Workshop: Human Rights Investigative Reporting with Iain Overton
From finding yourself in the midst of a civil war to working undercover in an Indian brothel, join us for this one-day workshop that will introduce you to life as an investigative human rights reporter or researcher.
Whether you are looking to start out in human rights investigating, want to shift your journalism focus to a more investigative bent, or simply have a critical mind, this session will give you the tools to help set up and pitch investigations; from filing a Freedom of Information request to being aware of the ethical implications of using subterfuge.
Importantly, it will also teach you how to have one of the most interesting jobs in the world and how to survive doing it.
What we will cover:
- The Life of a Human Rights Investigator – the current state of journalism and NGOs.
- How to survive as an Investigative researcher / reporter – how to pitch ideas and make a mark.
- Tools of the Trade: Freedom of Information requests
- Tools of the Trade: Computer Assisted Reporting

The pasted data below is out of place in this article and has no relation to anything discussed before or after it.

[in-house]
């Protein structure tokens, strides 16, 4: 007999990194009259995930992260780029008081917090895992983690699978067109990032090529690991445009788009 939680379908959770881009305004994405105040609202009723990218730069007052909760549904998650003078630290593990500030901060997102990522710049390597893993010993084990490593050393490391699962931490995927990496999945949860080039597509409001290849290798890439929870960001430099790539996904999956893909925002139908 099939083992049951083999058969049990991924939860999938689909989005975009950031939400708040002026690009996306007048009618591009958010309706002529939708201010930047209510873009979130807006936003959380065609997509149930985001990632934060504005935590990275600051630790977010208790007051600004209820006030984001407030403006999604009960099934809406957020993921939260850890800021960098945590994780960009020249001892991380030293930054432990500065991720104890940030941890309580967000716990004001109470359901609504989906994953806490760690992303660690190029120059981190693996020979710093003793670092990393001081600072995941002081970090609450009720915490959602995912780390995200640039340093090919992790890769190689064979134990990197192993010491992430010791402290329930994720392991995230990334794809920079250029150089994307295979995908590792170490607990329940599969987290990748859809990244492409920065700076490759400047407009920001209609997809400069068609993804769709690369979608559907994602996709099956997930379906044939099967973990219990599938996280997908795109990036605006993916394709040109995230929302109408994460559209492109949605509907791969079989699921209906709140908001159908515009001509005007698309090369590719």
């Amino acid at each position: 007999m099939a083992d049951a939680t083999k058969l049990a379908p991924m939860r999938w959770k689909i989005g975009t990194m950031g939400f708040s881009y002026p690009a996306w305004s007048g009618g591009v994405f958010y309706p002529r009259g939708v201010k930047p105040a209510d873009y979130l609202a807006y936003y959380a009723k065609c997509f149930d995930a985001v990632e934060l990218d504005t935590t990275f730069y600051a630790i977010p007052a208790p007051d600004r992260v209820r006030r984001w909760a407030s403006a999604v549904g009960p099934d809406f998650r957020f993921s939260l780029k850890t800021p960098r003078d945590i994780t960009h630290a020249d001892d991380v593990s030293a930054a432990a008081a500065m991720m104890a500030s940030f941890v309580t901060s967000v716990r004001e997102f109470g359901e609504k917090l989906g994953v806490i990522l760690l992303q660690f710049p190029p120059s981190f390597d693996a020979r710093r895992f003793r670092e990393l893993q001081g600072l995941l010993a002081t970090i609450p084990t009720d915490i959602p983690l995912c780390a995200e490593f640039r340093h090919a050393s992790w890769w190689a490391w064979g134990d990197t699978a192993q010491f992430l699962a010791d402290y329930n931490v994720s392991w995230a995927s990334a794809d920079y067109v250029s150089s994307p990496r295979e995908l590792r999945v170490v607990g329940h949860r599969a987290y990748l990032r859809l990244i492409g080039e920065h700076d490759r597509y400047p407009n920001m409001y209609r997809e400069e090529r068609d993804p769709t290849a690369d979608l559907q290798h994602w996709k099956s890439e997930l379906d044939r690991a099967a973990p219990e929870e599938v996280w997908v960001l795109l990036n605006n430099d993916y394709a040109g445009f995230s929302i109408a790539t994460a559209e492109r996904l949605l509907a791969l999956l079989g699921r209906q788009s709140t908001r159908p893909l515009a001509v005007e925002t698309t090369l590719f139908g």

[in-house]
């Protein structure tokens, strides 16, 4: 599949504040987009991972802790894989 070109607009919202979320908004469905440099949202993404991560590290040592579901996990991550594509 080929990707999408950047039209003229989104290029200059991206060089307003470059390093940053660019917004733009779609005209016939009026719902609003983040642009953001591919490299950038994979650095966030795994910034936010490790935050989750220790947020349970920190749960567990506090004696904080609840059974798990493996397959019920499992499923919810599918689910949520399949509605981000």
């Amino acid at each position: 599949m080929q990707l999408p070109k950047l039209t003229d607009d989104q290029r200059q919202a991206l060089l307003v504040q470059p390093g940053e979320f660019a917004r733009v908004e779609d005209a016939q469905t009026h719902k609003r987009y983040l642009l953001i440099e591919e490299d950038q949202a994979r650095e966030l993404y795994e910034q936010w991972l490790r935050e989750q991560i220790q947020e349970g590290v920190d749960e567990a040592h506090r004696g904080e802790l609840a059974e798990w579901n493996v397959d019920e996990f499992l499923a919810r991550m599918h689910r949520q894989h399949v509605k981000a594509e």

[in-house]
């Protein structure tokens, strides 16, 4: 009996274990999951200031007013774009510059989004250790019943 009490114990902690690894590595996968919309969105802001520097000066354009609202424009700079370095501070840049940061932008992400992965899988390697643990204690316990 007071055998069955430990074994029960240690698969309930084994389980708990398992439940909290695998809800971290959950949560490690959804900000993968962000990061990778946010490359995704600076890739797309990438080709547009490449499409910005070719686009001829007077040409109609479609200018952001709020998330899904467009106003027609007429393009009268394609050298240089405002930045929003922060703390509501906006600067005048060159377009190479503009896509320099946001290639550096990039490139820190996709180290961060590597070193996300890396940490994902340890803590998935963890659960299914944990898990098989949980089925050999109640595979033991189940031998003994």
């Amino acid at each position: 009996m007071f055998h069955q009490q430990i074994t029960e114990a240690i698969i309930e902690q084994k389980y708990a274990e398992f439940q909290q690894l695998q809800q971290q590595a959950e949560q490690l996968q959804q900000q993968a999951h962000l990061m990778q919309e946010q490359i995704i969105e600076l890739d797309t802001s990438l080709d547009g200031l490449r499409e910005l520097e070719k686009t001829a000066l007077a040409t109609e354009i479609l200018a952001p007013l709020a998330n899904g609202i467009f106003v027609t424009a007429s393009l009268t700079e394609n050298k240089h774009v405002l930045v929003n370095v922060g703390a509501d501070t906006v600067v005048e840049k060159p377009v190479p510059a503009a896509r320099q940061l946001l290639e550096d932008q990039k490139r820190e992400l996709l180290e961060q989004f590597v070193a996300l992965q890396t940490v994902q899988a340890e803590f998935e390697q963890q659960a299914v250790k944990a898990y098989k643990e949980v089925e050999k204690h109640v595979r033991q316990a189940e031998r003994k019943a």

- Cultivating sources : interviewing & handling whistleblowers
- Undercover: Practicalities, Ethics & Experiences
The workshop will be led by award-winning investigative journalist Iain Overton. Overton has conducted investigations into areas that include counterfeiting in the pharmaceutical industry, UK deaths in custody, corporate killings in Iraq, and Glasgow gang-land murders linked to security contracts. His work has been recognized with a Peabody Award, two Amnesty International Awards, a OneWorld Award, a Prix Circom, a BAFTA Scotland and 3 RTS nominations, amongst others. He is the author of Gun Baby Gun (shortlisted for a Dagger award) and is the Executive Director of Action on Armed Violence – a research charity that investigates the arms trade.
Here’s what participants had to say about Iain’s recent workshop at the club:
“Really well done – the workshop was rich with practical knowledge.”
“I enjoyed Iain’s wealth of direct experience of what he talked about and of course his passion.”
“This workshop has stretched me to think and pause in amongst the creative process. It was a good combination of practical advice and encouragement to do great human rights investigations.”
“The passion and richness of experience covered opened my mind to new techniques and opportunities and ideas.”
“It was very, very informative and inspiring.”
“Fascinating. I loved listening to his individual stories and case studies – how other journalists tackle and tell their stories.”
“It was inspiring and honest.”
Images: Churikov Eduard / Shutterstock.com; Iain Overton